Seánie McGrath cautions restraint ahead of Munster hurling final

The current Cork team has evoked comparisons with the former selector’s successful side of 1999

Sunday in Thurles has a whole vault of echoes for Seánie McGrath with Cork back in a Munster hurling final, against Clare. He was part of Jimmy Barry-Murphy's management team when the county was most recently in provincial finals, three and four years ago and during JBM's first coming, all of two decades ago he played a decisive role in winning the last Munster final between the counties in 1999.

That was a coup. Clare had won two of the previous four All-Irelands and were Munster champions. Cork were a coming team, built on under-age success and serving an at times harsh apprenticeship in the championship. This was their first final.

The ultimately decisive score came in the 33rd minute when under Fergal McCormack's dropping ball McGrath – all 5ft 8ins of him – leaped up on the end-line and like a tennis player, one-handed, touched the ball down for Joe Deane to glide into the net and loosen a scoring avalanche before half-time.

Later that season, as All-Ireland success loomed on the horizon, he recalled with some fondness the goal that had played such a big role in Cork’s season.


“At the time I thought it was a peach of a goal, a sneaky goal, and it was completely against the run of play. And it was probably the deciding factor at the end of the day.”

Current side

The current team under

Kieran Kingston

has evoked comparisons with McGrath’s side. Like their predecessors they fielded with five starting debutants in the first championship match and won unexpectedly, similarly defeating


in the Munster semi-final – again in defiance of expectations – and topped it off by beating Clare in the final.

There was also an All-Ireland but let’s not get ahead of ourselves.

“Yeah, there are parallels,” says McGrath in his contemporary role as a former player, selector and occasional pundit. “That time Cork introduced a number of young lads that were similar. They tick the Cork box in that they are fast, mobile skilful, confident and cocky – Mark Coleman Shane Kingston.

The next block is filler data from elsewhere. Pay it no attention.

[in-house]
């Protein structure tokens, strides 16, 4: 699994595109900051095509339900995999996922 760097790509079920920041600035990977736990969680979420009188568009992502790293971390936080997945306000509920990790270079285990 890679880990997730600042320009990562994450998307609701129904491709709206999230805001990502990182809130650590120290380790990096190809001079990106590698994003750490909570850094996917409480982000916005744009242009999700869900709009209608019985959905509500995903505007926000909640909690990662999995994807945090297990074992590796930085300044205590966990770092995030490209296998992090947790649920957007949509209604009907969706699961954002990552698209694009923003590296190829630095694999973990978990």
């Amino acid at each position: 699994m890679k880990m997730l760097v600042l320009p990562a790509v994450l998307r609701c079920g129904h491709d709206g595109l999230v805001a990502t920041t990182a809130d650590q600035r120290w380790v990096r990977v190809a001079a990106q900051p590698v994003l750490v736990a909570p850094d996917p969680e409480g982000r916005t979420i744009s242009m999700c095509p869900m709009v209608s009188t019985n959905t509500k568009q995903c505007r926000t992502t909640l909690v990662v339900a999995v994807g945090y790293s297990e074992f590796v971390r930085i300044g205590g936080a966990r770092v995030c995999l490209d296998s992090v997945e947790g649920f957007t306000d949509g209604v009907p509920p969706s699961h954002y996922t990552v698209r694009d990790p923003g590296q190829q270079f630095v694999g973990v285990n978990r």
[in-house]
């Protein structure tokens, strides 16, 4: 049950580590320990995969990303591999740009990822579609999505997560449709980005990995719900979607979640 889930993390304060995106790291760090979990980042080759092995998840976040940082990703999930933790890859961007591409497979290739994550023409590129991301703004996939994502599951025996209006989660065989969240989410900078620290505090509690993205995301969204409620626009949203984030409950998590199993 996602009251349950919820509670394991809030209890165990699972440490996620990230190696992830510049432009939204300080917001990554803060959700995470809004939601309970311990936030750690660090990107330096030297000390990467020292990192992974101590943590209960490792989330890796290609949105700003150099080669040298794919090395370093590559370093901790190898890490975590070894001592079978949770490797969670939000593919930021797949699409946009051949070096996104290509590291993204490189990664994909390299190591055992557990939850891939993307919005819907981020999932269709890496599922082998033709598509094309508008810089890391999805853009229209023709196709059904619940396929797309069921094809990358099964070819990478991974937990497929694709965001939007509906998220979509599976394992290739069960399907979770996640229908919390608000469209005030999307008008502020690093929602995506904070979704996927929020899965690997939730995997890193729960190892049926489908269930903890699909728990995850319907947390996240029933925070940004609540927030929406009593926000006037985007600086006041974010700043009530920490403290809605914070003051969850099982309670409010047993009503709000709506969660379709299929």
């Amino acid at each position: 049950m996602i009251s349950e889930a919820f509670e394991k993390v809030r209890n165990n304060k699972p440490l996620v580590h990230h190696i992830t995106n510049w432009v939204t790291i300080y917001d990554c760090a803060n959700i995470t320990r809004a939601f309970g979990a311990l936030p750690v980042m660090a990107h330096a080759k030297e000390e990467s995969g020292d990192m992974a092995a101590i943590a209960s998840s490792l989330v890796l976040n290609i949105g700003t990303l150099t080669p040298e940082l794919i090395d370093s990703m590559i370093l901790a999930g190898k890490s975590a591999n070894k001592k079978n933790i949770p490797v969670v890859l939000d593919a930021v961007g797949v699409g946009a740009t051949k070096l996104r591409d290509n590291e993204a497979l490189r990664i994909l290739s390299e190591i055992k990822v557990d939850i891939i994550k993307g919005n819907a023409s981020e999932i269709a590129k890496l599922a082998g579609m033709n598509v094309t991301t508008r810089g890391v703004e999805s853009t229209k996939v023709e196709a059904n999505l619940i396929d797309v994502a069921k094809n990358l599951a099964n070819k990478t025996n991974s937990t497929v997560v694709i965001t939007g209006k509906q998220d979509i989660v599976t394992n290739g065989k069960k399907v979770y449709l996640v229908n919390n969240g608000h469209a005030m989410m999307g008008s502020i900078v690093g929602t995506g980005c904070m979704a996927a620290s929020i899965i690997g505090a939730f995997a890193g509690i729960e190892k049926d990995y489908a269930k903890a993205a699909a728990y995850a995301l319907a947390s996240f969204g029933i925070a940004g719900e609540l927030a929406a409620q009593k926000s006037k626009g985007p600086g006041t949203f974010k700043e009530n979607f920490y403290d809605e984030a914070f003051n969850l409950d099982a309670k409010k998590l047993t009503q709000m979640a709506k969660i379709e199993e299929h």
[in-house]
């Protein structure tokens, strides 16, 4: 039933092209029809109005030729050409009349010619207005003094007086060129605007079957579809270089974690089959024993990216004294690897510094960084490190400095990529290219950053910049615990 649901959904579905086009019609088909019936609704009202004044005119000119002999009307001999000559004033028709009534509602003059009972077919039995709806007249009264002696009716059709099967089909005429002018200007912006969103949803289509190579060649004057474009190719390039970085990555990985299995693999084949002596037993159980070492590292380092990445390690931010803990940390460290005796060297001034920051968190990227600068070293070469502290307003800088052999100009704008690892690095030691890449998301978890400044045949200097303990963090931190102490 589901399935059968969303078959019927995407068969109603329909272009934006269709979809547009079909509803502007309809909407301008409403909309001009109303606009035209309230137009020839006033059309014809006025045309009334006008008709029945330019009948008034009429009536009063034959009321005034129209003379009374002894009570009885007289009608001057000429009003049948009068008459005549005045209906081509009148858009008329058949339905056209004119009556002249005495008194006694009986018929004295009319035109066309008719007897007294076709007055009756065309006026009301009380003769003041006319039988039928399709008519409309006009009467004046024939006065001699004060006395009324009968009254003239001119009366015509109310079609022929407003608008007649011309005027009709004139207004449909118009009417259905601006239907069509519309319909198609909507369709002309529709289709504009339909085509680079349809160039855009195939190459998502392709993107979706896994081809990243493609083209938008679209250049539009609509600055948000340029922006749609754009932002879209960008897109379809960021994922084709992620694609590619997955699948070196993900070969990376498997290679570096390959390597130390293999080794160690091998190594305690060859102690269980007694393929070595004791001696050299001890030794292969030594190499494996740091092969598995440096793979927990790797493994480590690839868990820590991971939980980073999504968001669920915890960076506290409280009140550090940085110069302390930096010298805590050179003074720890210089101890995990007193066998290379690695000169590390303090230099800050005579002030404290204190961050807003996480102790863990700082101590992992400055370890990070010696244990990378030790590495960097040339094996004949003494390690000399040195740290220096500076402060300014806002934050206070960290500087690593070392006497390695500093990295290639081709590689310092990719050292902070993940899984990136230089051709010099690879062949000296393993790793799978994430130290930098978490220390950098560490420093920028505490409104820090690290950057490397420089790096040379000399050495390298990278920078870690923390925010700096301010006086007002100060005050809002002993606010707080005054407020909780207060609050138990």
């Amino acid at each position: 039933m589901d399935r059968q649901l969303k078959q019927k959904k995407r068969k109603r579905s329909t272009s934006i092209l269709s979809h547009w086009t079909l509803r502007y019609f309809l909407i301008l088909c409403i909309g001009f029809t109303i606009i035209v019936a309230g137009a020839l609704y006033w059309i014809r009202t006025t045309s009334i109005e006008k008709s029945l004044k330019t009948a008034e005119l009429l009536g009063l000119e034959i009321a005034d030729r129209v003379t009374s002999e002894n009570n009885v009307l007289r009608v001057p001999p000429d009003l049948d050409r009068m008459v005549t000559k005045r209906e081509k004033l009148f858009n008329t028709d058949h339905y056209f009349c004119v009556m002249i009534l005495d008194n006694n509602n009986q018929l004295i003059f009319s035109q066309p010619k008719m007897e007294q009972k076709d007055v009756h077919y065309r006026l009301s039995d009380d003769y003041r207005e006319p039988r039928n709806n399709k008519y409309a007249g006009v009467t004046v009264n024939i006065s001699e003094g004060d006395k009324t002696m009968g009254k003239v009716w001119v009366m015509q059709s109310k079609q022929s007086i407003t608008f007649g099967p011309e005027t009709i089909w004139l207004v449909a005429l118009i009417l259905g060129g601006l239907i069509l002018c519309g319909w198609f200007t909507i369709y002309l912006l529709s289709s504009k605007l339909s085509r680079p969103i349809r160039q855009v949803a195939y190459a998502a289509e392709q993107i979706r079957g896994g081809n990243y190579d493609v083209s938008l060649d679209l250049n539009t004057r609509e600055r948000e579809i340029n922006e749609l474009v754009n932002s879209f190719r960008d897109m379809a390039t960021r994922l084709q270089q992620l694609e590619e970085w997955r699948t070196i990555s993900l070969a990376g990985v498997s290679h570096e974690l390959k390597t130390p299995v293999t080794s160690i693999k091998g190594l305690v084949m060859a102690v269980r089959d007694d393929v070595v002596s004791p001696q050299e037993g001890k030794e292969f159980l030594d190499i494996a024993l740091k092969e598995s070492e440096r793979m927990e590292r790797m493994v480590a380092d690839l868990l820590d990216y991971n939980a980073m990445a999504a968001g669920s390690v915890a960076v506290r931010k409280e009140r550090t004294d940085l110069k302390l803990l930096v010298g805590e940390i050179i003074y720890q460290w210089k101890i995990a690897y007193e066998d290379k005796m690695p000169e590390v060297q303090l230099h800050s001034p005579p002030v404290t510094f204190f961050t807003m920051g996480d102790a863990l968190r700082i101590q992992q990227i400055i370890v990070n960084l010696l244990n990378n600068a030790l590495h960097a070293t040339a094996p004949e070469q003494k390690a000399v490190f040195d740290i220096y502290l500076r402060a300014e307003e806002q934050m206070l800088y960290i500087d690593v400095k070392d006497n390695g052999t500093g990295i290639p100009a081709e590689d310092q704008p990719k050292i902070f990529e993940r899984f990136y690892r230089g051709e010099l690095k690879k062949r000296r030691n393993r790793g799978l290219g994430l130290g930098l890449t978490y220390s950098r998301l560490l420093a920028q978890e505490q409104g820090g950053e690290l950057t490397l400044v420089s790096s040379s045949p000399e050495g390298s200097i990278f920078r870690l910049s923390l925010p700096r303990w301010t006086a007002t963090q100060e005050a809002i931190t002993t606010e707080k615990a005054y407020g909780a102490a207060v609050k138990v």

“I suppose the only difference is that team in ’99 came on the back of players that had won under-21 and minor stuff and this group haven’t but that’s not necessarily a reason Cork can’t be successful this year.”

Clare stand for other things in his career catalogue. Four years ago, as selector, he saw Cork lose a Munster final to Limerick and then despite having beaten them in the provincial semi-final, Clare came to beat them in a replayed All-Ireland final.

Time hasn't quite turned that disappointment into a cherished achievement. Cork were within seconds of winning that All-Ireland thanks to an extraordinary point by McGrath's club-mate Patrick Horgan. A generous helping of additional time was sufficient to encompass Domhnall O'Donovan's famous equaliser.

“One missed,” McGrath recalls. “Big time. It’s with me every day of the week. I’ll take it to the grave with me. Sport – there are games from my own career that I’ll take to the grave and in management that’s one of them.

"I met a journalist coming out of here; he was doing stuff for Fáilte Ireland at the time and he was just mesmerised by Anthony Nash [the Cork goalkeeper, whose balloon lift turned every penalty and 20-metre free into an event] – everything through the year, the penalties and his running up, the 13 on the line.

“There were 13 on line! We counted them. And he clung it into the net.

“There were so many brilliant moments for us that year and we won nothing. We were even relegated that year. For such a brilliant season, to win nothing and be just seconds away, it was just incredible.”

National figure

The replay that year turned a Clare teenager into a national figure. Shane O’Donnell was spirited into the starting line-up and ended up with a hat-trick, setting David Fitzgerald’s team on the road to the Liam MacCarthy. McGrath says that Cork were not blind-sided by the selection. But . . .

“In intercounty management you know everything about every player. The stats are so detailed. Seán O’Donnell is our stats manager and he’s so good you know everything.

“Conor Whelan (Galway) started in 15 as a surprise docket. He’d played an intermediate match for Galway just the week before we played them. As soon as we heard on the morning that Conor Whelan was playing we knew straight away what he was good at: left on top, what hand he was good on; you know everything about a player.

“But trust me. We did not expect 3-3 from the chap (O’Donnell). Fast and mobile, we were worried that we might be opened up. We had Shane O’Neill on him and we thought Shane would keep a rein on him but to be fair to the chap he had one of those days he might never have again and he’s shown aspects of it again. I thought he was very sharp the last day.”

This weekend Cork are back like a cure for the Munster championship, helping to fill Semple Stadium and halt for this year the anxieties about falling crowds in the province. McGrath cautions some restraint.

“But I would say the Cork public aren’t getting too carried away at the same time. They are excited the team is what the Cork public like but they are realistic that it is an outside bet they will win the All-Ireland.”

Seán Moran

Seán Moran

Seán Moran is GAA Correspondent of The Irish Times